Woolwich resident says petrol prices are 'astronomical'
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Motorists have been advised that they should visit a petrol station when their tank is half full. More frequent trips to a filling station will also mean that drivers can keep an eye out for their fuel levels and avoid running out.
Experts have claimed that a full tank of fuel will contribute to the overall weight of the vehicle and will reduce fuel efficiency slightly.
However, the fuel in the tank only weighs a very small percentage of the overall car or van weight, an average of around five percent.
By making sure that the level of fuel is always topped up, drivers will also be able to prevent costly damage.
James Baker, from RegCarCheck, said: “The more petrol that you hold in your tank, the less air filling its empty space.
“When fuel meets air, it evaporates faster. Petrol tanks hold an inner roof that limits evaporation, driving with less oxygen in the tank eliminates this further. It’s a great tip.”
Filling up a tank halfway compared to a full tank of fuel only reduces the weight by two and a half percent.
With this in mind, it is very likely that the change in fuel economy would be marginal.
Oil deposits and bad quality petrol or diesel always fall to the bottom of a fuel tank and should not be pumped around the vehicle for a prolonged period.
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By constantly refreshing the tank with petrol or diesel, these deposits don’t have the chance to damage the fuel filler.
If it does, this could cause the fuel pump to overheat and cause damage to the car.
Dorry Potter, car and scrappage expert for National Scrap Car, echoed Mr Baker’s claims saying: “Although affordability is a huge issue for motorists at the moment, causing many to top up by £10 or £20 here and there as and when they can afford it, it is actually a lot better to fill up your car when you refuel.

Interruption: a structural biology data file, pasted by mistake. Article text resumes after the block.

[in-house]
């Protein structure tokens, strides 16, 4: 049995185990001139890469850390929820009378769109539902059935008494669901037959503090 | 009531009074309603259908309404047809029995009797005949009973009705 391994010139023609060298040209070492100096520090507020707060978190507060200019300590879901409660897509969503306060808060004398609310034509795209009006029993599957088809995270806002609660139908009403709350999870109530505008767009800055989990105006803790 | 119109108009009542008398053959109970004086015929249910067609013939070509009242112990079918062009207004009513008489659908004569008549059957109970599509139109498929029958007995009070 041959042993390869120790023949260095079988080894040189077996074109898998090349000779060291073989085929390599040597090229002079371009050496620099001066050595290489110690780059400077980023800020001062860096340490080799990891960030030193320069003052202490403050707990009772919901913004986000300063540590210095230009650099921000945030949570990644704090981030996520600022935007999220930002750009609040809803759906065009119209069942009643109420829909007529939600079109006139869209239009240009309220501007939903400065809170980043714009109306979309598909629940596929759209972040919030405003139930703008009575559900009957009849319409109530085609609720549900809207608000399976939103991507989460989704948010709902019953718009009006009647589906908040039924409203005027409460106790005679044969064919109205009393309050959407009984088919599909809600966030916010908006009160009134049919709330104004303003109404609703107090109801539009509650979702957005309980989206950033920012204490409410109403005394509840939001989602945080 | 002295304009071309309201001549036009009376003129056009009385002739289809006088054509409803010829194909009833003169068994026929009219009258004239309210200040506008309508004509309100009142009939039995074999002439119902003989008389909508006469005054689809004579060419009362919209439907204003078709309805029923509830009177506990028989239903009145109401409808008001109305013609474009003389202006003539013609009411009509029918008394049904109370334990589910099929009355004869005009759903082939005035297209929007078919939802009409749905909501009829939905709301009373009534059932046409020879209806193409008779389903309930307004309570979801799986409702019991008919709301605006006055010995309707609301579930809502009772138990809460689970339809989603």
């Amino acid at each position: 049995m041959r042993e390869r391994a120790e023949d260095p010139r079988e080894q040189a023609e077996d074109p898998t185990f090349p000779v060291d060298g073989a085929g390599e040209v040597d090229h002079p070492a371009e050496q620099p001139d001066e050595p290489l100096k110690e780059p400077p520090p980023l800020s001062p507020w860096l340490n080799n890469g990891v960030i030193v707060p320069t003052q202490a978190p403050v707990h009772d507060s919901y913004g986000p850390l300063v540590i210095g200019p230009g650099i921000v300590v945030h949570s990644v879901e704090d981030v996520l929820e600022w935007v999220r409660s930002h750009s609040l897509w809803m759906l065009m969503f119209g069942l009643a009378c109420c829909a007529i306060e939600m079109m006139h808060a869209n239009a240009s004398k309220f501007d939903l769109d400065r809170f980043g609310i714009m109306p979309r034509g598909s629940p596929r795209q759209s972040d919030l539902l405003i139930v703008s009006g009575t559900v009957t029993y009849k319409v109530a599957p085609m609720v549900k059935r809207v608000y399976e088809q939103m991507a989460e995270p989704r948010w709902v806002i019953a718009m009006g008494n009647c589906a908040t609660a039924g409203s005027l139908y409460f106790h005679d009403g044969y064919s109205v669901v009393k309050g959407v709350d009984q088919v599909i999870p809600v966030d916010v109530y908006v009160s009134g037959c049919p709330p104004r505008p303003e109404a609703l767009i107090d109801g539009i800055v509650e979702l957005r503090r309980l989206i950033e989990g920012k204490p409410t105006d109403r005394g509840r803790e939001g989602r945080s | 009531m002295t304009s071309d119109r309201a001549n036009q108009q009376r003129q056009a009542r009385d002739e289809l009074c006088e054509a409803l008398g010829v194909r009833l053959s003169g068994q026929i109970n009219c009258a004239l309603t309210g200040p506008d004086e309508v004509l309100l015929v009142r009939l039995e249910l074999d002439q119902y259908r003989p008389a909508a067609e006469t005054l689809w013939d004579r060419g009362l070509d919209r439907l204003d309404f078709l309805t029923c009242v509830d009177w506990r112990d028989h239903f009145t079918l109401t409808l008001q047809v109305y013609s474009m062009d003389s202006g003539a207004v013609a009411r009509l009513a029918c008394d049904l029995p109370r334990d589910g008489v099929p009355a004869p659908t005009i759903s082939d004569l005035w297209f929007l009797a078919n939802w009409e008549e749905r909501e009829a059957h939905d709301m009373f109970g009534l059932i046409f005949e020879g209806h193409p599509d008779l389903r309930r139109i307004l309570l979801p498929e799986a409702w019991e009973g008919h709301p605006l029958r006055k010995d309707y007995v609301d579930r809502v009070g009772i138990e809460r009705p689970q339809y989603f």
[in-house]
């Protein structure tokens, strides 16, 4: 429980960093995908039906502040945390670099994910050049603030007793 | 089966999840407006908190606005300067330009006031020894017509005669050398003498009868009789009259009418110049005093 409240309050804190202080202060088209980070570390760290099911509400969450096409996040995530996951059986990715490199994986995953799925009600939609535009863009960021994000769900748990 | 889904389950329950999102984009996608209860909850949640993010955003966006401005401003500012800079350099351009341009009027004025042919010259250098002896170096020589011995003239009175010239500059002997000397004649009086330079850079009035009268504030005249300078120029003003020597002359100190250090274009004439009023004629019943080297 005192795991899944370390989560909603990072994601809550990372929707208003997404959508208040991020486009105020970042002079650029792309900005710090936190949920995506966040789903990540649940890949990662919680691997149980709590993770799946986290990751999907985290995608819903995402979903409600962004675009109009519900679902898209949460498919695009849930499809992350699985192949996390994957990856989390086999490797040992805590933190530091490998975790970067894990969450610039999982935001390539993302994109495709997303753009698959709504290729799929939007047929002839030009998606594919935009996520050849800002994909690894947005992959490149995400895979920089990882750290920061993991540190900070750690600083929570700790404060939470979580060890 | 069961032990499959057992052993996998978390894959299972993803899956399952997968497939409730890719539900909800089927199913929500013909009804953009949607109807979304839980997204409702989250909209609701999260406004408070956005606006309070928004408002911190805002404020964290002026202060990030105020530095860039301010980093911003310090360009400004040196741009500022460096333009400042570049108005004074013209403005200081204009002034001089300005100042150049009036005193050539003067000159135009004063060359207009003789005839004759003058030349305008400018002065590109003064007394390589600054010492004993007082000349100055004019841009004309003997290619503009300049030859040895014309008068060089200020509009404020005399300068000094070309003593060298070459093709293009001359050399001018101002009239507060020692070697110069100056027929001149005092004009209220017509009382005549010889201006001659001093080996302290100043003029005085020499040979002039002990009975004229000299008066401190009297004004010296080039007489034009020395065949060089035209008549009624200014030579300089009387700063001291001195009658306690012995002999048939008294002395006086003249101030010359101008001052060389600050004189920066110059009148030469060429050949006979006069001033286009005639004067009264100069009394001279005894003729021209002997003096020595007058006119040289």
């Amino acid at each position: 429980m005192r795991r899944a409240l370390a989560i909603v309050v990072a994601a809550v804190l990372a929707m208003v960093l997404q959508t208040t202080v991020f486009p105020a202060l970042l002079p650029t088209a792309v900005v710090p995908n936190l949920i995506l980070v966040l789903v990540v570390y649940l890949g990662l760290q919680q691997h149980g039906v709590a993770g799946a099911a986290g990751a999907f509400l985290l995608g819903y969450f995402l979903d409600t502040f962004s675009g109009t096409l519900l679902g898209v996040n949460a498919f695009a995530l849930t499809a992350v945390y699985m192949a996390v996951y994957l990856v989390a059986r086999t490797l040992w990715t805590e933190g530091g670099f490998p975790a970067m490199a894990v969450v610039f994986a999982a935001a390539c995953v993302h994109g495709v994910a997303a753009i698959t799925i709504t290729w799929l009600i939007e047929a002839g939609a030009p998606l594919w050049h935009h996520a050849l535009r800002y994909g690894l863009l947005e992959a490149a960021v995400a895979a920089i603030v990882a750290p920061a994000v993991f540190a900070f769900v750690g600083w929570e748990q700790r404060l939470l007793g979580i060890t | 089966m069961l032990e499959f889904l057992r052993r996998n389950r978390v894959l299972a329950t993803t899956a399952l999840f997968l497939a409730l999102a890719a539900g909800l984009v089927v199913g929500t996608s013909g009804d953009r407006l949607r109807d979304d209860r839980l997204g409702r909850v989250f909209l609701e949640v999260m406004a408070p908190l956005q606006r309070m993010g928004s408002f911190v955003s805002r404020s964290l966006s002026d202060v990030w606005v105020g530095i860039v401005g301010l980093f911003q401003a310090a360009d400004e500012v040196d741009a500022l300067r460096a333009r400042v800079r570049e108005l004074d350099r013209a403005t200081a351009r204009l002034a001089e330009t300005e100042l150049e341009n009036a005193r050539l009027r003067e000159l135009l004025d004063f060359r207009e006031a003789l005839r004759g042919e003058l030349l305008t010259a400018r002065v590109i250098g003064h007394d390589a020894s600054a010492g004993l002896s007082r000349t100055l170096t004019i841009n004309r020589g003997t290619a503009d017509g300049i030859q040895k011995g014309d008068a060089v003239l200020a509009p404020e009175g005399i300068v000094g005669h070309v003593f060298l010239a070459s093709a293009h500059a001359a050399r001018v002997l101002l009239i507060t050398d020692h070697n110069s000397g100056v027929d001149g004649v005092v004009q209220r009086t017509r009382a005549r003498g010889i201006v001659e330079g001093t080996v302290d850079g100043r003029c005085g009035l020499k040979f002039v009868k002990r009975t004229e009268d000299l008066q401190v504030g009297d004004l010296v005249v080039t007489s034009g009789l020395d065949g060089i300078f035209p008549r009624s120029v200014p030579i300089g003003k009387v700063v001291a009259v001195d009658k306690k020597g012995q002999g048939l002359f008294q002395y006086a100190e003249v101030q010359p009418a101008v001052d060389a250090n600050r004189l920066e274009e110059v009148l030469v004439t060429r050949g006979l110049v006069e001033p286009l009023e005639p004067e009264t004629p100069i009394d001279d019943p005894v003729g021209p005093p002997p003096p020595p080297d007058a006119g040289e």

“When you are just topping up your fuel by a small amount each time the oil deposits and bad quality stuff which falls to the bottom of the fuel tank gets pumped around the vehicle for a prolonged period.
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“This can cause damage to the fuel filter, which can lead to the fuel pump overheating and the engine clogging.
“The latter can be very dangerous as it could cause the engine to cut out while doing higher speeds, potentially leading to a fatal accident.
“At the very best it will land motorists with a hefty repair bill as new fuel pumps start at around £200 minus labour, and this can vary from car to car.”
Ms Potter added that although having a lighter load is a legitimate tip for improving fuel efficiency, the benefits of having a full tank outweigh the difference the weight will make to the fuel usage.
She continued: “Of course, there is the added risk of breaking down when you run out of fuel too which is more of a risk if you are only adding small amounts each time.
“For an unleaded vehicle this would just need refuelling but for a diesel engine, it could lead to your fuel pump sending air through your fuel system instead of gas.
“If that happens, your vehicle will shut down and not restart until the air is removed- this process is called bleeding, similar to a radiator at home, and although motorists can find ways of doing it themselves, it is probably a job for a mechanic, meaning even more costs.”
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